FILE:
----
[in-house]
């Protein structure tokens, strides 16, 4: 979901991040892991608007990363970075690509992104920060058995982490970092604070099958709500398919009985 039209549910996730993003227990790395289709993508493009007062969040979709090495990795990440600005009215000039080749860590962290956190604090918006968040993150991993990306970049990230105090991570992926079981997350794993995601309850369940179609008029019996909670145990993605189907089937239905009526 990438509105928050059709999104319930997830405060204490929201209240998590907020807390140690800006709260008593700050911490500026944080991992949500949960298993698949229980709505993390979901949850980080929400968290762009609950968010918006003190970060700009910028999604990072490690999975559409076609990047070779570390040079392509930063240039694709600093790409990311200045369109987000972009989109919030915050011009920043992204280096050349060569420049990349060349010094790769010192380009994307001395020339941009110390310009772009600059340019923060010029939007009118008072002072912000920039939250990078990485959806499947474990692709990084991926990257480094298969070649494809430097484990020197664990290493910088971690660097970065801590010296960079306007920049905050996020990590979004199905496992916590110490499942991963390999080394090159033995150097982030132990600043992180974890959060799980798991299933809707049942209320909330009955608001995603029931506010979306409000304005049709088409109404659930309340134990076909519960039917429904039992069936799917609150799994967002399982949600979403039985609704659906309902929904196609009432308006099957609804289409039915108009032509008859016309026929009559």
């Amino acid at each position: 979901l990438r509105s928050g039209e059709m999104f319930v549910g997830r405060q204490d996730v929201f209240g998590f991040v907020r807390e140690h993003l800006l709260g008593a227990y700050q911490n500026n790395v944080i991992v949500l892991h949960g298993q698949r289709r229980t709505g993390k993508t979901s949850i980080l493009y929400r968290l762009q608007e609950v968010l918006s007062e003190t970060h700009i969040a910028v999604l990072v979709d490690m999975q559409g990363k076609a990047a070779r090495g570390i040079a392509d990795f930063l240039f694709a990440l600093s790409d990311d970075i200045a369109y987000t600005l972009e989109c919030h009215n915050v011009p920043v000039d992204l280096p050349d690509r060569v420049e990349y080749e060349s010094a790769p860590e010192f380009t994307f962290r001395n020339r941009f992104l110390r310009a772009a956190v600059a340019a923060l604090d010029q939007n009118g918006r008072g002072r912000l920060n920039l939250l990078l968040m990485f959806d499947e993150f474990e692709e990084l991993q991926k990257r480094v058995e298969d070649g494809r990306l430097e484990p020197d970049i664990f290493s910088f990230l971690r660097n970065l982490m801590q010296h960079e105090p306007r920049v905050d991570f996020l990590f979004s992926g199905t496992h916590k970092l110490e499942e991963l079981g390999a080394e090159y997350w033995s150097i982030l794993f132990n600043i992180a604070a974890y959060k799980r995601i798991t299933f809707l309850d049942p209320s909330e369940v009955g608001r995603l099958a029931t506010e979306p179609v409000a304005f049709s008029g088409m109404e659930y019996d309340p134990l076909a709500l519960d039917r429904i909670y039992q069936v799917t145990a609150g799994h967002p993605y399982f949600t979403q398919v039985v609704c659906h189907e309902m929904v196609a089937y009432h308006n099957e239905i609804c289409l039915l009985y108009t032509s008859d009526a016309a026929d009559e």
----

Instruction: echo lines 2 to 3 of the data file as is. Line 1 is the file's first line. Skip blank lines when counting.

């Protein structure tokens, strides 16, 4: 979901991040892991608007990363970075690509992104920060058995982490970092604070099958709500398919009985 039209549910996730993003227990790395289709993508493009007062969040979709090495990795990440600005009215000039080749860590962290956190604090918006968040993150991993990306970049990230105090991570992926079981997350794993995601309850369940179609008029019996909670145990993605189907089937239905009526 990438509105928050059709999104319930997830405060204490929201209240998590907020807390140690800006709260008593700050911490500026944080991992949500949960298993698949229980709505993390979901949850980080929400968290762009609950968010918006003190970060700009910028999604990072490690999975559409076609990047070779570390040079392509930063240039694709600093790409990311200045369109987000972009989109919030915050011009920043992204280096050349060569420049990349060349010094790769010192380009994307001395020339941009110390310009772009600059340019923060010029939007009118008072002072912000920039939250990078990485959806499947474990692709990084991926990257480094298969070649494809430097484990020197664990290493910088971690660097970065801590010296960079306007920049905050996020990590979004199905496992916590110490499942991963390999080394090159033995150097982030132990600043992180974890959060799980798991299933809707049942209320909330009955608001995603029931506010979306409000304005049709088409109404659930309340134990076909519960039917429904039992069936799917609150799994967002399982949600979403039985609704659906309902929904196609009432308006099957609804289409039915108009032509008859016309026929009559």
């Amino acid at each position: 979901l990438r509105s928050g039209e059709m999104f319930v549910g997830r405060q204490d996730v929201f209240g998590f991040v907020r807390e140690h993003l800006l709260g008593a227990y700050q911490n500026n790395v944080i991992v949500l892991h949960g298993q698949r289709r229980t709505g993390k993508t979901s949850i980080l493009y929400r968290l762009q608007e609950v968010l918006s007062e003190t970060h700009i969040a910028v999604l990072v979709d490690m999975q559409g990363k076609a990047a070779r090495g570390i040079a392509d990795f930063l240039f694709a990440l600093s790409d990311d970075i200045a369109y987000t600005l972009e989109c919030h009215n915050v011009p920043v000039d992204l280096p050349d690509r060569v420049e990349y080749e060349s010094a790769p860590e010192f380009t994307f962290r001395n020339r941009f992104l110390r310009a772009a956190v600059a340019a923060l604090d010029q939007n009118g918006r008072g002072r912000l920060n920039l939250l990078l968040m990485f959806d499947e993150f474990e692709e990084l991993q991926k990257r480094v058995e298969d070649g494809r990306l430097e484990p020197d970049i664990f290493s910088f990230l971690r660097n970065l982490m801590q010296h960079e105090p306007r920049v905050d991570f996020l990590f979004s992926g199905t496992h916590k970092l110490e499942e991963l079981g390999a080394e090159y997350w033995s150097i982030l794993f132990n600043i992180a604070a974890y959060k799980r995601i798991t299933f809707l309850d049942p209320s909330e369940v009955g608001r995603l099958a029931t506010e979306p179609v409000a304005f049709s008029g088409m109404e659930y019996d309340p134990l076909a709500l519960d039917r429904i909670y039992q069936v799917t145990a609150g799994h967002p993605y399982f949600t979403q398919v039985v609704c659906h189907e309902m929904v196609a089937y009432h308006n099957e239905i609804c289409l039915l009985y108009t032509s008859d009526a016309a026929d009559e």